This month’s Blogger Board game was Cortex Challenge. This is sold as a brain party game, for ages 8 and upwards. My daughters are 9 and 12 so as a family board game, this works well for us. The game itself is solely cards, with “brain” pieces to collect and win.
At the beginning of the game, everyone is given the change to “feel” the ten touch cards. There are some that are furry, some that are bobbly and some with ridges. You are supposed to try and remember how to accociate each feel with each card. These cards are then placed to one side and the rest of the deck is shuffled and placed in the middle of the table.
There are eight different types of card.
From top left to right: Colour, Duplicates, Coordination, Maze.
From bottom left to right: Memory, Reasoning, Touch, Frequency.
The colour cards, you need to find which word is written in the same colour as the word itself. The duplicates card, you need to spot which object there is two of. For coordination, you need to remember the back of the card as it shows which hand is which colour and which finger is which number. Then the card itself tells you which hand, which finger and which place on your own face to touch. With the maze card you have to see which letter is the correct exit.
For the memory card, you have to remember which items are pictured on the card when its covered again. The reasoning card is for selecting which image fits correctly into the main image. The touch cards are for a side challenge with the touch cards (you’re handed one at random and have to guess which one it is, from feel only). Finally the Frequency card is for you to work out which image appears the most times on the card.
When the cards are placed in a pile on the table, you can only see the back of the top card and so this tells you what kind of a challenge the card will be. You then turn it over, prepared in part for what you will need to do. When you know the answer, you have to be the quickest to place your hand on the card and then say the answer. If you answer correctly, you gain the card and if you get it wrong you’re then out and it allows everyone else to guess instead – this player also can’t guess in the next round.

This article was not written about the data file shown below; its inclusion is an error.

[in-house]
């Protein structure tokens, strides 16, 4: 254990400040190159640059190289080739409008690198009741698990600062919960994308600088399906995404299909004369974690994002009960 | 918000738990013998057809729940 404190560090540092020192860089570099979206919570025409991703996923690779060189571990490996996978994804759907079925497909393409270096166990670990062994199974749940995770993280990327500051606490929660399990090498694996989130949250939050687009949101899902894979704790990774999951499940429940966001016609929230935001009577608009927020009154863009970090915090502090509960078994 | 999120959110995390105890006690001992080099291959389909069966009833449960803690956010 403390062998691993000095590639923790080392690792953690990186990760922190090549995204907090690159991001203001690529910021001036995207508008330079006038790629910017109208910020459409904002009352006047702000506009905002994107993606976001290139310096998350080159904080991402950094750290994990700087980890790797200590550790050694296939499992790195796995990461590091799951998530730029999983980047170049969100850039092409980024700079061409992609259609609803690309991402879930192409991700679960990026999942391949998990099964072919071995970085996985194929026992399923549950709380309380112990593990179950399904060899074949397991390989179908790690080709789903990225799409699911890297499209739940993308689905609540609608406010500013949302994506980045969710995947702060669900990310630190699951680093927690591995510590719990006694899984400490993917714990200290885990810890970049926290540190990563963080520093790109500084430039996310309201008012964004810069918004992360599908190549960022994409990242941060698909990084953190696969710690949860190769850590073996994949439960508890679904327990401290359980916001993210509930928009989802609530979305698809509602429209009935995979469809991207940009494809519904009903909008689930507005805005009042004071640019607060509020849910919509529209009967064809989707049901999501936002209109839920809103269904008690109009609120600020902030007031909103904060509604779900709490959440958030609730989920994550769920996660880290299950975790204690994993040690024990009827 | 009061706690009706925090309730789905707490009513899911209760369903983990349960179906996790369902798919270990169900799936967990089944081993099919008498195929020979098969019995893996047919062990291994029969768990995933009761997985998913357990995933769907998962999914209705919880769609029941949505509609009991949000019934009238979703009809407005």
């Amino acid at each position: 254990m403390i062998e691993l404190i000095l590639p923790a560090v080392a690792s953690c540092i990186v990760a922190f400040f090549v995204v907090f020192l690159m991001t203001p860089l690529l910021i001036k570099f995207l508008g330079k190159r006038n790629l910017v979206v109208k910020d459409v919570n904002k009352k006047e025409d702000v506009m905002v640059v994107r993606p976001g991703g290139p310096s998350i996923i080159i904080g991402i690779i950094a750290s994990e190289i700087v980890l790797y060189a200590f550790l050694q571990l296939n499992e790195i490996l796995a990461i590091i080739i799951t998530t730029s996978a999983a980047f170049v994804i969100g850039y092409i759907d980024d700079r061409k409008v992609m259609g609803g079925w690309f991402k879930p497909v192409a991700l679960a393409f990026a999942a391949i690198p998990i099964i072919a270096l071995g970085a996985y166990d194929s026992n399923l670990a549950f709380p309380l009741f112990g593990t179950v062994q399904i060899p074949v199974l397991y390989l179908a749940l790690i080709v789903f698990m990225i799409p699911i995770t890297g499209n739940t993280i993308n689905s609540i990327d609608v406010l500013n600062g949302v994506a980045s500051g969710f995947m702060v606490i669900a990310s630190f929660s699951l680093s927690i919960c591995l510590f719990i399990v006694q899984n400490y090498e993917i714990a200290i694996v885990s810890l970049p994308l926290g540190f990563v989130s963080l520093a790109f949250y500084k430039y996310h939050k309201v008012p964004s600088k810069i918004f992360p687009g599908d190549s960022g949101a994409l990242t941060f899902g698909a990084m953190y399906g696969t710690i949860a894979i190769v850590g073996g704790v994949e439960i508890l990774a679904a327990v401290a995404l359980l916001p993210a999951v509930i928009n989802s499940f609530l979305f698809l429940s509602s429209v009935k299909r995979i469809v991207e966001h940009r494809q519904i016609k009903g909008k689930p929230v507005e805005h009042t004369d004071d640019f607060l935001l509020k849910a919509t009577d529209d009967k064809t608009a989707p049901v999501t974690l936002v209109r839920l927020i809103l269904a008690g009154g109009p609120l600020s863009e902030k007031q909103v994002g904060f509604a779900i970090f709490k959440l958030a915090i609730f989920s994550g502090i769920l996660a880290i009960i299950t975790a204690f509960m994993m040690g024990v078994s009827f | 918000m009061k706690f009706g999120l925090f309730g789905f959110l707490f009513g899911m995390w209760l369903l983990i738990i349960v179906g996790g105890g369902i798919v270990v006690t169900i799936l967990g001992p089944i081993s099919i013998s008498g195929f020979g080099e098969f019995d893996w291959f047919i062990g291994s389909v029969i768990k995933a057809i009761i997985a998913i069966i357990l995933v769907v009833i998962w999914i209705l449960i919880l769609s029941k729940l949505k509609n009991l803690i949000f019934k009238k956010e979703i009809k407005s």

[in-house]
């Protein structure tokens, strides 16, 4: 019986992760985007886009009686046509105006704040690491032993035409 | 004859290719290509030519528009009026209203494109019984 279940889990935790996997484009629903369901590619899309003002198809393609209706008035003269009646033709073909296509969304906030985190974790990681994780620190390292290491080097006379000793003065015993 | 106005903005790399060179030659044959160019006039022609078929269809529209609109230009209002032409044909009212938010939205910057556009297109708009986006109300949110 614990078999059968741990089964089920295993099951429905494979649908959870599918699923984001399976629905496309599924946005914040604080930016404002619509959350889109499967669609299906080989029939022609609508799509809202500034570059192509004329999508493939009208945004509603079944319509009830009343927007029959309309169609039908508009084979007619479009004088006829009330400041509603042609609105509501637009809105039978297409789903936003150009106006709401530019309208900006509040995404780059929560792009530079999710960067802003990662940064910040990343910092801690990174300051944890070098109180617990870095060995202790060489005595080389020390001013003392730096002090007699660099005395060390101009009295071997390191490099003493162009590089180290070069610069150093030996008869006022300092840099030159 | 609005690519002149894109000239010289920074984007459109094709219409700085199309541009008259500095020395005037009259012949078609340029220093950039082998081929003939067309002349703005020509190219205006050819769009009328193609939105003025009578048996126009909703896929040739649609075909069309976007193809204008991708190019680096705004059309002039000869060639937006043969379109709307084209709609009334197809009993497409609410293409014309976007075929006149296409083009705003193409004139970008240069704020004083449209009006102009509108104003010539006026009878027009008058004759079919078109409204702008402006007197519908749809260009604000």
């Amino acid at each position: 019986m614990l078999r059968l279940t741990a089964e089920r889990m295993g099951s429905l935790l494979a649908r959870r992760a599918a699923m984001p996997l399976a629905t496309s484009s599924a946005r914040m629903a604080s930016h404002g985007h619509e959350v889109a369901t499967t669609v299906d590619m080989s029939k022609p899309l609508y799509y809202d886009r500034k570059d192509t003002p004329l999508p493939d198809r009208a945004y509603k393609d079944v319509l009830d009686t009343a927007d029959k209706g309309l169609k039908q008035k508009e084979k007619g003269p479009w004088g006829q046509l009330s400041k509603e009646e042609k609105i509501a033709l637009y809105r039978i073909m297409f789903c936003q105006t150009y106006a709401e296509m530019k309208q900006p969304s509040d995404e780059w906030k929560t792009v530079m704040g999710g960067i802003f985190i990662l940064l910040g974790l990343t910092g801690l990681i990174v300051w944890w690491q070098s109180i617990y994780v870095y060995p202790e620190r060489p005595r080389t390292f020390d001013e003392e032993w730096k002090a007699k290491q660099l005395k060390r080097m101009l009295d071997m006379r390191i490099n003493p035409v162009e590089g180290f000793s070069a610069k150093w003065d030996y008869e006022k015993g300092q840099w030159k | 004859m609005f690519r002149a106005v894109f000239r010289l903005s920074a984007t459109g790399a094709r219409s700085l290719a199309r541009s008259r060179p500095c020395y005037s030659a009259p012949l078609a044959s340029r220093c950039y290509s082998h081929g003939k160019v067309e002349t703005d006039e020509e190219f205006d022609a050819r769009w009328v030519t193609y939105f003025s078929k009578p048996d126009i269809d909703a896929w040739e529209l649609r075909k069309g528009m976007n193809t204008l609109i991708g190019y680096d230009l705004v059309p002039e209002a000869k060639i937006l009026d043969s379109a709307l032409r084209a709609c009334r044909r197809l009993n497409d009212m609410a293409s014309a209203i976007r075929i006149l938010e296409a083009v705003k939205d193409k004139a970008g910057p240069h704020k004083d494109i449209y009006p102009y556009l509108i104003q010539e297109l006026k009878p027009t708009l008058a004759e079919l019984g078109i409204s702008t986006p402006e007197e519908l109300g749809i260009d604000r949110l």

As you collect the cards, you have to get two cards with matching backs, to trade in for a brain piece. Once you have four brain pieces then you’re the winner. However when you’re collecting the cards to begin with, you can only hold four at a time. If you gain more than this, you have to discard one.
I personally love IQ tests, as does my eldest daughter. As is to be expected, certain cards appealed more to one person than another – for example I could always get the maze cards easily, but I could rarely see which item was duplicated on the duplicates cards. This is good because it keeps the game fairly fair, with each cards being some people’s strengths and another person’s weakenesses. My only slight grumble, is that it’s not great for a variety of ages. In our family, the youngest is 9 and the oldest is myself at 38. For the most part, my partner and I were the quickest to win cards, with my eldest daughter ocassionally sneaking in a win. My youngest, who struggles to be competitive anyway, really didn’t stand much of a chance and as the game went on, I found myself not answering with the hope she stood more of a chance. Sadly the game actually brought her to tears as she ended up feeling stupid. That said, I went through the cards with her afterwards and she was more than capable of answering them, she just couldn’t get them at speed and against others who were faster.
I think this is a great game, so long as it’s kept within fairly equal groups. If my youngest played this with her friends of similar age and ability, I think she would probably enjoy it. I think the same could be said for my eldest, though then she would probably stand a really strong chance. A great game for adults though, especially those who don’t mind winning or losing!